2009 has been another flourishing year for the broadband industry, with consumers spending a whopping GBP2.6 billion on their service. And yet a survey of over 12,000 customers reveals that all is not well in broadband-land when it comes to getting help when things go wrong. Only 1 in 2 broadband customers (55%) are satisfied with the technical support offered by their broadband company and nearly GBP6 million a year is spent calling technical helplines. LONDON, ENGLAND, October 17, 2009 /24-7PressRelease/ — 2009 has been another flourishing year for the broadband industry, with consumers spending a whopping GBP2.6 billion on their service. And yet a survey of over 12,000 customers reveals that all is not well in broadband-land when it comes to getting help when things go wrong. Only 1 in 2 broadband customers (55%) are satisfied with the technical support offered by their broadband company and nearly GBP6 million a year is spent calling technical helplines.
In fact, a staggering 16 million calls are made to technical support lines every year, with calls lasting an average of 17 minutes. However, while a number of broadband firms now offer free calls to technical support, at least 1 in 3 customers (36%) still face charges of up to 10p per minute, on top of a 9p call set-up fee, costing up to GBP1.75 for the average phone call.
According to the uSwitch.com survey, nearly six million broadband customers have called for technical help over the last year, with network connection problems cited as the most common complaint – when a broadband service fails to work or is frequently cut off.
General service interruptions are a common complaint for over one million customers, and a further million have reported problems with their wireless router. Customers usually have to call technical helplines at least twice to fix the same problem – just 4 out of 10 customers (41%) have successfully resolved a problem in just one call.
Main reasons for calling technical support
1. Network connection problems (37%)
2. Service interruptions (18%)
3. Wireless router problems (17%)
4. Set-up problems (8%)
5. Issues with speed (6%)
6. Other / don’t know (14%)
Shockingly, customers spend over a third of their time on the phone waiting to be put through to an advisor. On the average 17 minute call customers report being left waiting on hold for six minutes. There are significant differences in call wait times between the broadband companies: O2, which came top for technical support in the survey with 75% satisfied, keeps customers waiting an average of two minutes to speak to an advisor, while TalkTalk, with 56% satisfied, keeps customers waiting an average of 12 minutes. Orange and Tiscali customers were the least satisfied with technical support with scores of 42% and 47% respectively.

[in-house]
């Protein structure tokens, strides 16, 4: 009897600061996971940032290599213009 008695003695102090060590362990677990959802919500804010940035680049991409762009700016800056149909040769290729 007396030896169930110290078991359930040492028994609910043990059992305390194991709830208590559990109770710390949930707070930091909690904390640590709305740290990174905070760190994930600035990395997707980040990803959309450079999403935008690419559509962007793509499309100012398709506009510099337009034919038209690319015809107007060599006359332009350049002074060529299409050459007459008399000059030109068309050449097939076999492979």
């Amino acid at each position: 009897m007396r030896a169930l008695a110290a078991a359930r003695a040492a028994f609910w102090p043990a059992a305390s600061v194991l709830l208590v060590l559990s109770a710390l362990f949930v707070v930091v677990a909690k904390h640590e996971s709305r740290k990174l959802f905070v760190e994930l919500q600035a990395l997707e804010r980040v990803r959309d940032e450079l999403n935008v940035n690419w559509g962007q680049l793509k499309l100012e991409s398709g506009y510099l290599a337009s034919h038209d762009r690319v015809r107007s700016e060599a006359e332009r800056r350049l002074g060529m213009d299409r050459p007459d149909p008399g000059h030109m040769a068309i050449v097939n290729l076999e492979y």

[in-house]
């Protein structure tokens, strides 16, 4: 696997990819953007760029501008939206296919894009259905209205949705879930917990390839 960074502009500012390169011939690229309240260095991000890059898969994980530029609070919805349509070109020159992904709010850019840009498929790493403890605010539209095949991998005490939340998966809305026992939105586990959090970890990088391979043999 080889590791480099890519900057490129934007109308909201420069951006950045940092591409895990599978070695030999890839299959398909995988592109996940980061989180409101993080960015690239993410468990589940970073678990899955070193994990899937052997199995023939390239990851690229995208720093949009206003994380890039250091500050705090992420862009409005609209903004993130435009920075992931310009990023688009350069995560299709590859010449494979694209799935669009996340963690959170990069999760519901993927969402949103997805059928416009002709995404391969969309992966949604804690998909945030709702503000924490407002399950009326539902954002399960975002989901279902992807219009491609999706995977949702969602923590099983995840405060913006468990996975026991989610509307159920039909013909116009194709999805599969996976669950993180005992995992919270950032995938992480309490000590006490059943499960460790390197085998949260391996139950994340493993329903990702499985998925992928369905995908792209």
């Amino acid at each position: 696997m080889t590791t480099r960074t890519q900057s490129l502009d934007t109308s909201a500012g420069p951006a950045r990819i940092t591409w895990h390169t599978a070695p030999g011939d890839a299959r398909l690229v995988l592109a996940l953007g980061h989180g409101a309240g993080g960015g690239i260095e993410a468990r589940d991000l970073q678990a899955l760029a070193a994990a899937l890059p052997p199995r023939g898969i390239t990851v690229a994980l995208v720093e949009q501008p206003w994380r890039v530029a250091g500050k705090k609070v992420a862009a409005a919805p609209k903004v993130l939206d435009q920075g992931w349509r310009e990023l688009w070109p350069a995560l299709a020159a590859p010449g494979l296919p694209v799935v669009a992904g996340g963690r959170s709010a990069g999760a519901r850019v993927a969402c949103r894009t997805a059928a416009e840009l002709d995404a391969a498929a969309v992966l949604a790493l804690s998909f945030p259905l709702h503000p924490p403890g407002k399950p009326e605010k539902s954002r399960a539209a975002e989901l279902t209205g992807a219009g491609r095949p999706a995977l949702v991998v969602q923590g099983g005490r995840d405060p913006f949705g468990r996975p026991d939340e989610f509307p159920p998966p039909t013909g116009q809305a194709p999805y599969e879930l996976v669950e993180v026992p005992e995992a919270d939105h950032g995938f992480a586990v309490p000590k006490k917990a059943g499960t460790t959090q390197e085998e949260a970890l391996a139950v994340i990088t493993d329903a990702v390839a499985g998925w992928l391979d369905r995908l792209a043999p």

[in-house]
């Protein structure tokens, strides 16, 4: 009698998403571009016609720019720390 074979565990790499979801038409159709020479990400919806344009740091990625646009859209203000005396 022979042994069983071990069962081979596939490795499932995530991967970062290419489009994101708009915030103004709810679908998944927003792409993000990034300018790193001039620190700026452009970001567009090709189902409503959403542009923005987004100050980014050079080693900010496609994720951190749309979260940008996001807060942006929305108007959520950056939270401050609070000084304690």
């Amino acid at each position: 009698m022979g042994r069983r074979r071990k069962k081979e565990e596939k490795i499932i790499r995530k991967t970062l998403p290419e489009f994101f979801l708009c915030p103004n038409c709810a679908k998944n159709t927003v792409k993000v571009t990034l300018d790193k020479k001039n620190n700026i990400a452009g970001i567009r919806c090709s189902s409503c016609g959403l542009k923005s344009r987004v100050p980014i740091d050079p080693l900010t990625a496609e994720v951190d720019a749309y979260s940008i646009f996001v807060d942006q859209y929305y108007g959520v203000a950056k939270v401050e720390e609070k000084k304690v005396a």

Jason Glynn, communications expert at http://www.uSwitch.com, comments: "As with any new technology, when broadband was first set up in people’s homes there were teething problems. The good news is that many of these have been ironed out: two years ago set-up issues caused 16% of complaints, but this figure has now halved. Even better news is that a number of firms have dropped their charges for calling technical helplines. Some phone companies now include calls to non-geographic numbers as part of their call packages, so broadband customers still faced with calling a premium rate number for technical support could well see their costs go down if they moved onto an inclusive calling plan.
"Nevertheless it is still disheartening to see some companies continue to charge customers for technical support. In such a competitive arena it’s surprising that they haven’t wised up to the fact that customers expect more from their broadband service than a cheap deal. They want a service they can rely on – and when things go wrong they need assurance that their service will be back up and running again as quickly as possible and at minimum expense. If they are not happy they will simply switch away."
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